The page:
FAQ’s – Frequently Asked Questions
Please browse this section and our “Useful Info & Travel Tips” section carefully before contacting us with questions.
Please browse this section and our “Useful Info & Travel Tips” section carefully before contacting us with questions.
There are 2 basic requirements on arrival at the Pilgrim’s Office in Santiago
You will have to present your pilgrim’s passport (credencial de peregrino in Spanish) to demonstrate that you’ve walked at least the final 100 km into Santiago. This document will have been duly stamped and dated at least twice a day in Galicia (once a day before reaching Galicia is OK).
You will be asked whether you have done the Camino for either “religious” or “spiritual” reasons. If you answer “no”, you will be given a different certificate, issued by the Santiago city hall (not the Cathedral) not written in Latin, etc.
The Confraternity of Saint James has a good description of the history andcurrent significance of this interesting document, at http://www.csj.org.uk/compostela.htm
Toiletries, small towel, a change of underwear, socks and wicking layer shirt, a warm fleece jacket (night temps at altitude are low!), travel sheet/sleeping bag liner and pillow case, etc.
On the Pyrenees Trekking trip, most days we stay at hotels and only 2 nights at mountain huts. Huts provide warm blankets and pillows, so a sleeping bag is not necessary. However, some people prefer to bring a very light weight one anyway. No matter what, we recommend bring your own travel sheet/sleeping bag liner and pillow case, these items weigh very little.
You must pay any applicable charges to ensure we receive the full amount due for the trip. When paying by PalPal using non-euros currencies, you must add 3.4% to the amount due to cover the service charges PayPal applies to cross-currency payments. If you pay by bank transfer, just ask the bank to ensure the payment amount is received in full – and that you pay for any applicable charges.
We can only accept payment in euros. This is easy to do. When paying by PalPal, just enter “euros” as the payment currency unit and the system automatically calculates the amount in your local currency. This is the amount you will pay. If you pay by bank transfer, just ask the bank to ensure the payment in received in euros – they will charge you the equivalent amount in your local currency.
This is a very personal matter and it depends on which trip you’ll do (see below). No matter what, comfort and support are key. Keep in mind you’ll be walking 5 or more days consecutively. Also, mud and water may be present on any of the trails, so Gore-tex or a similar breathable waterproof membrane is recommended, at least for the main pair (see below). In addition, we recommend a second lighter-weight, more breathable pair of footwear for walking on dry days or if you have a blister. Some models of sport sandals can fill this role. Lastly, make sure your main pair are well-broken in or you’ll be asking for blister trouble! Flat-soled tennis-type/basketball-type/skateboard-type sports shoes/sneakers are inappropriate for walking along any of the trails used by Iberian Adventures. Our general recommendations are:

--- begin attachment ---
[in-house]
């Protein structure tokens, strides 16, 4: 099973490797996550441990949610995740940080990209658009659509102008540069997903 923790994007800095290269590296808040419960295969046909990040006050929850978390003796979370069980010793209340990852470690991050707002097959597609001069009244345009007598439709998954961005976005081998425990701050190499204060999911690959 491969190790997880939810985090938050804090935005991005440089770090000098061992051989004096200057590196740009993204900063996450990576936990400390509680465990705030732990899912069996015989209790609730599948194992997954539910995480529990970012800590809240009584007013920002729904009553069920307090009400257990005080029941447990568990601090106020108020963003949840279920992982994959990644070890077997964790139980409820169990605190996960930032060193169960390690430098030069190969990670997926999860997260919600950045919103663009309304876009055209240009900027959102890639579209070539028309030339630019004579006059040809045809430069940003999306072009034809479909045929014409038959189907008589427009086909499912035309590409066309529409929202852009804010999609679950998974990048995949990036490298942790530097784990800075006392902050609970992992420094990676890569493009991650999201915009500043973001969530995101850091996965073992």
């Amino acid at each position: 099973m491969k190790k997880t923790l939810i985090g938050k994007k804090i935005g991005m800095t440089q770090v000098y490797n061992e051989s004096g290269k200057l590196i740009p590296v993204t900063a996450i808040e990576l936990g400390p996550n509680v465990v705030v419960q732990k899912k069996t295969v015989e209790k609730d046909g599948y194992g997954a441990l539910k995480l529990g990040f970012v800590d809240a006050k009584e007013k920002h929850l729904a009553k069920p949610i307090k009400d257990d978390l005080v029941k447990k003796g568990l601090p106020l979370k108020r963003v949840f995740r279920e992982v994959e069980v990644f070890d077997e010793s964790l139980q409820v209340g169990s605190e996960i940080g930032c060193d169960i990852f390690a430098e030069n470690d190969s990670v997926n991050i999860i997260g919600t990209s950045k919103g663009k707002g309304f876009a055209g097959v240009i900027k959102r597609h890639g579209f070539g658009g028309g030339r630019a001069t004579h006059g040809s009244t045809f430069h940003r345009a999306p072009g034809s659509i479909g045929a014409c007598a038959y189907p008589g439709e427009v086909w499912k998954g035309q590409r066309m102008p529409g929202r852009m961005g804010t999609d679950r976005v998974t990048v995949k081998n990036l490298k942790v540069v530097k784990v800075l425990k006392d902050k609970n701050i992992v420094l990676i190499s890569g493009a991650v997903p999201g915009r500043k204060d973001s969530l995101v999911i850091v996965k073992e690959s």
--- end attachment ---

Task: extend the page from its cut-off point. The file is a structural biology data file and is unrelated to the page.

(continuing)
Camino de Santiago trips: lightweight walking/hiking boots or shoes of the waterproof/breathable cordura/leather variety with stiffened vibram-type soles, for protection against the elements and comfort over a wide range of environmental and trail conditions. For most people, a high level of ankle support is not so important on the Camino as trail conditions are relatively easy.
Mountain Area “Hiking/Trekking/Walking” trips: you should use somewhat stiffer boots (very rigid boots are not advisable since you will not be carrying heavy packs and use of crampons is not necessary) with good ankle and lateral torsion support, a big difference in your comfort and safety when the trail gets a bit rougher – unavoidable at some point on all walks or treks through mountain and rural areas.
In Spain, the credencial is widely available at the main cathedrals, certain churches and many pilgrim’s refuges along the Way, generally for a recommended donation of €0,75. In our route notes we will explain how to do this at the start point town. You’ll just need to take your passport.
It is also possible to get one before leaving home, through a local Association of the Friends of the Camino de Santiago; through a church, or via the UK’s Confraternity of St. James
We use the word “hiking” to refer to walking in the mountains on day excursions – meaning you return to your hotel to sleep at night. “Trekking” refers to trips where 1 or more nights are spent in mountain huts, requiring you to carry a bit more gear and being prepared to sleep in less comfortable conditions (bunk beds, simpler toilet facilities, etc.). “Walking” is a term used in the UK – when others might use “hiking”.
Pyrenees Trips – On the Guided Pyrenees Trekking trip, on the first 2 days our routes take us up from 1300 m to near 2000 m. In the following days, we’ll be spending 2 nights in mountain huts at 2587m and 2200m. We reach our highest elevation on day 6 when we cross the border from France back into Spain through a pass at 2805m. On the Pyrenees Multi-Sport trips, we’ll be enjoying activities at anywhere between 1000 and 1800m.